Appeared in the July 2016 issue as “Table for Two”.
Unwind with a book, a cup of coffee, and a decadent chocolate sandwich at Zuka Choco-la on Mission Street. Photo: Fabiola Monteiro
Appachi A no-frills restaurant in the Tamil Quarter that dishes out wonderful Chettinad food. Try their mutton sukka (9, Rangapillai Street, M.G. Road area).
Baker Street This cosy French café stocks fresh bread, pastries, and sandwiches (123, Bussy Street, M.G. Road).
Cafe Xtasi Wood-fired pizzas come straight out of the oven. There’s no alcohol here; order takeaway to have a cold pint with your thin-crust pizza (245, Mission Street, Opposite VOC School, M.G. Road).
Carte Blanche Try Creole cuisine at Hotel de l’Orient’s lovely courtyard restaurant (17, Rue Romain Rolland).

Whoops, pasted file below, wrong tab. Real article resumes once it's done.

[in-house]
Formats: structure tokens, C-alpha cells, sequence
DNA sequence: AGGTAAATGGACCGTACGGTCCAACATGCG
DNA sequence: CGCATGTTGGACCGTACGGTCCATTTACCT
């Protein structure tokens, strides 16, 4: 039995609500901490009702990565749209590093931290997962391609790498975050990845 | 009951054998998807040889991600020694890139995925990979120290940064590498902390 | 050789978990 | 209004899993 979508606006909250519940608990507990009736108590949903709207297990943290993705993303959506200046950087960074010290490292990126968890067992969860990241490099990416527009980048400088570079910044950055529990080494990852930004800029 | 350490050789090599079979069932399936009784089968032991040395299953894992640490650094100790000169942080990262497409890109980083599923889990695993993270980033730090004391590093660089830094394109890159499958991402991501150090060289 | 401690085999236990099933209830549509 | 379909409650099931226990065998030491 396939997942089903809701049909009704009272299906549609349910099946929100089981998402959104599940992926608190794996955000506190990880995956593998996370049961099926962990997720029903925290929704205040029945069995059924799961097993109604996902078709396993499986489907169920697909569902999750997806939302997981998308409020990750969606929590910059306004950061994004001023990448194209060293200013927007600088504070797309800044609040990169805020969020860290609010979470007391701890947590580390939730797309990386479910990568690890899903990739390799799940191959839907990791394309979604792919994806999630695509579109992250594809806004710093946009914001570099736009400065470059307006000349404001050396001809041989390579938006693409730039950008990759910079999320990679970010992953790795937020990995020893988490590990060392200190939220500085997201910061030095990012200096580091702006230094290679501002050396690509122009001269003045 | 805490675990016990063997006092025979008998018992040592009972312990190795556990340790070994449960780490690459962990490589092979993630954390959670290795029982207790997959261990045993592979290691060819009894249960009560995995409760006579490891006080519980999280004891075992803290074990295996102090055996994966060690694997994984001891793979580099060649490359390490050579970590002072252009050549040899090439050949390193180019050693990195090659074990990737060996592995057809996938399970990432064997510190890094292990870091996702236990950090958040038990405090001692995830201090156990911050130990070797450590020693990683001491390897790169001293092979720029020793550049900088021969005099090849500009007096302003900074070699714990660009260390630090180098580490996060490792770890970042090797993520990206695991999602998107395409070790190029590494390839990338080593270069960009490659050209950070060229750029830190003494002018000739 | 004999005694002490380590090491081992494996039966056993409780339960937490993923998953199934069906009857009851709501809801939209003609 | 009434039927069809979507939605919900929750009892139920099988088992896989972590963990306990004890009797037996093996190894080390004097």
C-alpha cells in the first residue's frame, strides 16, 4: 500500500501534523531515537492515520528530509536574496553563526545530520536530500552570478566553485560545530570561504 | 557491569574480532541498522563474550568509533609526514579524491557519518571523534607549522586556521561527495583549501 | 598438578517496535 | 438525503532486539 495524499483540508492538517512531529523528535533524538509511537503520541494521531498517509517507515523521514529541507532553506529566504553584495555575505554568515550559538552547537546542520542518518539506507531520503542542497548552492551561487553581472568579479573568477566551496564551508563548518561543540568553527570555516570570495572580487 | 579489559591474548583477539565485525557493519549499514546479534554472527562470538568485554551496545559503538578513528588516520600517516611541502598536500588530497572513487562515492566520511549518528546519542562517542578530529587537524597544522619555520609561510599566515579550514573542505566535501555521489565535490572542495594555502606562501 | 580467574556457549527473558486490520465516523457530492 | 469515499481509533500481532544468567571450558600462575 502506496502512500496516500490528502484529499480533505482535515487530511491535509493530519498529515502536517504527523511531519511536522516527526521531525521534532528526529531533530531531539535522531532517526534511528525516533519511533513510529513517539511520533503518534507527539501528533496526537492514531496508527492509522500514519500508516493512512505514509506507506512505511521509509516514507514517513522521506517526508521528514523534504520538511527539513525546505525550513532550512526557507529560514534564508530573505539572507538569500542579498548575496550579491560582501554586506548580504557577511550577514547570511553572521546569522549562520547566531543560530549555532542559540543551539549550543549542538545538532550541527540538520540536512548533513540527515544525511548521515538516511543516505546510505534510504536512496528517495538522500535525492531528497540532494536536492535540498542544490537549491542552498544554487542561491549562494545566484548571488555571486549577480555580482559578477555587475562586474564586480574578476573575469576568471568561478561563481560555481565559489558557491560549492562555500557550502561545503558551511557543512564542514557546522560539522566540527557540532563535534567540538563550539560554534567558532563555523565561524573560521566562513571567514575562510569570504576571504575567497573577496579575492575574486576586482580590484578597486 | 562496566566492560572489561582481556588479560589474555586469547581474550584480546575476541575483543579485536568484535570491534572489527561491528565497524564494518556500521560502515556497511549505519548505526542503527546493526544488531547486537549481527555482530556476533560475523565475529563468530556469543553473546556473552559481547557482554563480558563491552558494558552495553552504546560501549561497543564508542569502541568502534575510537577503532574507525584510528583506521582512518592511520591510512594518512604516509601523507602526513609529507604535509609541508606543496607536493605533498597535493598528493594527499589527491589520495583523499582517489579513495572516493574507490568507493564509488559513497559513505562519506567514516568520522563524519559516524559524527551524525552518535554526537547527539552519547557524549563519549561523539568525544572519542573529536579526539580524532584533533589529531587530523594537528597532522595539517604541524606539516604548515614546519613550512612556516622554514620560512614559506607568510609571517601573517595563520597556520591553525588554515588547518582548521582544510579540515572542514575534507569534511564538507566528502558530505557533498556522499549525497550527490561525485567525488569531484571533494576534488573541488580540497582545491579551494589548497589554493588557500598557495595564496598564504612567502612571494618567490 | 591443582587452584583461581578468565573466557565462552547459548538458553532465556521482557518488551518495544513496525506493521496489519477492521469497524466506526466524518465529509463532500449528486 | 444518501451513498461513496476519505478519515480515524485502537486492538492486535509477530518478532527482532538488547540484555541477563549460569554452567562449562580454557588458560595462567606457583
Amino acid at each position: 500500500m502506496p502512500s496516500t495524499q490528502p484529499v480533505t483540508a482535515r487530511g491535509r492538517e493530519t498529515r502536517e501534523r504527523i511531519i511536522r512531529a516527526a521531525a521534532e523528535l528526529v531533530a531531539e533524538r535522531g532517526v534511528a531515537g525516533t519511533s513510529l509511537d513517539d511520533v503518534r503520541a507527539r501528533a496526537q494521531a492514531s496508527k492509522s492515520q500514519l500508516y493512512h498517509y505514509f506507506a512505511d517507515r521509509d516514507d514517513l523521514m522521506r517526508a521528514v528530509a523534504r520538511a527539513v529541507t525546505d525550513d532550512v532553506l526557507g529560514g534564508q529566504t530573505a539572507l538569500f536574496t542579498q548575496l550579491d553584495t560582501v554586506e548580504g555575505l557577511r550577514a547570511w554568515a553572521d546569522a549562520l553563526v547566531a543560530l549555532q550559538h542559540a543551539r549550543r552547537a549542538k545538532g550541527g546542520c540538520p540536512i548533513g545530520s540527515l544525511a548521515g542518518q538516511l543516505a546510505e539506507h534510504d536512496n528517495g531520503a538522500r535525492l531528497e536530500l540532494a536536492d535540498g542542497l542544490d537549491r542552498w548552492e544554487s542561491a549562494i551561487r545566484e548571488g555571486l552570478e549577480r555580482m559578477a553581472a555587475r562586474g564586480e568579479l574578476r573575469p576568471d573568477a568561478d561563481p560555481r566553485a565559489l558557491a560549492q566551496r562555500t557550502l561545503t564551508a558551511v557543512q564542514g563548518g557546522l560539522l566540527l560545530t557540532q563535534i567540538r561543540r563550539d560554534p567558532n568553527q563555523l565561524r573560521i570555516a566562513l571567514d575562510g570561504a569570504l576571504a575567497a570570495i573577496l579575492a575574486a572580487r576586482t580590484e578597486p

Le Café This is the spot to watch the sun go down over the bay while sipping on a coffee. The café is open 24 hours (Beach Road, Near Gandhi Statue).
L’escale Named after the staircase that creeps up the building facade, this boutique hotel offers a French-style breakfast on a sea-facing terrace (31, Dumas Street).
Maison Perumal If you’re hankering for fish curry and rice, head over to this hotel’s courtyard restaurant. Ask for the day’s specials (44, Perumal Koil Street).
Villa Shanti One of Pondicherry’s chic eateries. Go for their Continental fare. Pro tip: Get there early; there’s always a queue for tables (14, Suffren Street).
Zuka Choco-la This bakery has a range of sandwiches—including wonderful chocolate ones. Don’t miss the 54 Degree Celsius Hot Chocolate, which is served with a chocolate spoon(319, Mission Street, M.G. Road).
was formerly a member of National Geographic Traveller India's web team. She loves beaches, blue skies, and baking, and is most centred while trying a new cake recipe. She tweets as @thefabmonteiro.